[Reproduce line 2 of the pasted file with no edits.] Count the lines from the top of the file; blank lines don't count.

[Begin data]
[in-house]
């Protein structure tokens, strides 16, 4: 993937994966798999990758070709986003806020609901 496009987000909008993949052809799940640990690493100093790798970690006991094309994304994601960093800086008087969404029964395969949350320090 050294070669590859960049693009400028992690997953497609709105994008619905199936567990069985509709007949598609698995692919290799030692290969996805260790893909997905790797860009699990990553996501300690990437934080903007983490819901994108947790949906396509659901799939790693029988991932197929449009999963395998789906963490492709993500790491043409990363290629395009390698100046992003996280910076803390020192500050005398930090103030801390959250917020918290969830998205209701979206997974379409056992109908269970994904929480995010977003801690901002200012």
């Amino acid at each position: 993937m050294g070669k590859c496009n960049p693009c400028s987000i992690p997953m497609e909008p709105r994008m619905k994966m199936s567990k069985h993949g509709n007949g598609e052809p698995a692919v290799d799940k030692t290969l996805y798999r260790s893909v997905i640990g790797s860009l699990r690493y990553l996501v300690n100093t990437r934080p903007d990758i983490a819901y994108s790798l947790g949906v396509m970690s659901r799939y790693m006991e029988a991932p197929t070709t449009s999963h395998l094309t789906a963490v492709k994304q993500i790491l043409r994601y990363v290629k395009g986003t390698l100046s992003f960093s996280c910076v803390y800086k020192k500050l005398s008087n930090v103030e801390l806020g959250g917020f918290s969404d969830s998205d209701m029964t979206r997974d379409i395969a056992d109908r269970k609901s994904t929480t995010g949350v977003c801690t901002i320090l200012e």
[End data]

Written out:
């Protein structure tokens, strides 16, 4: 993937994966798999990758070709986003806020609901 496009987000909008993949052809799940640990690493100093790798970690006991094309994304994601960093800086008087969404029964395969949350320090 050294070669590859960049693009400028992690997953497609709105994008619905199936567990069985509709007949598609698995692919290799030692290969996805260790893909997905790797860009699990990553996501300690990437934080903007983490819901994108947790949906396509659901799939790693029988991932197929449009999963395998789906963490492709993500790491043409990363290629395009390698100046992003996280910076803390020192500050005398930090103030801390959250917020918290969830998205209701979206997974379409056992109908269970994904929480995010977003801690901002200012």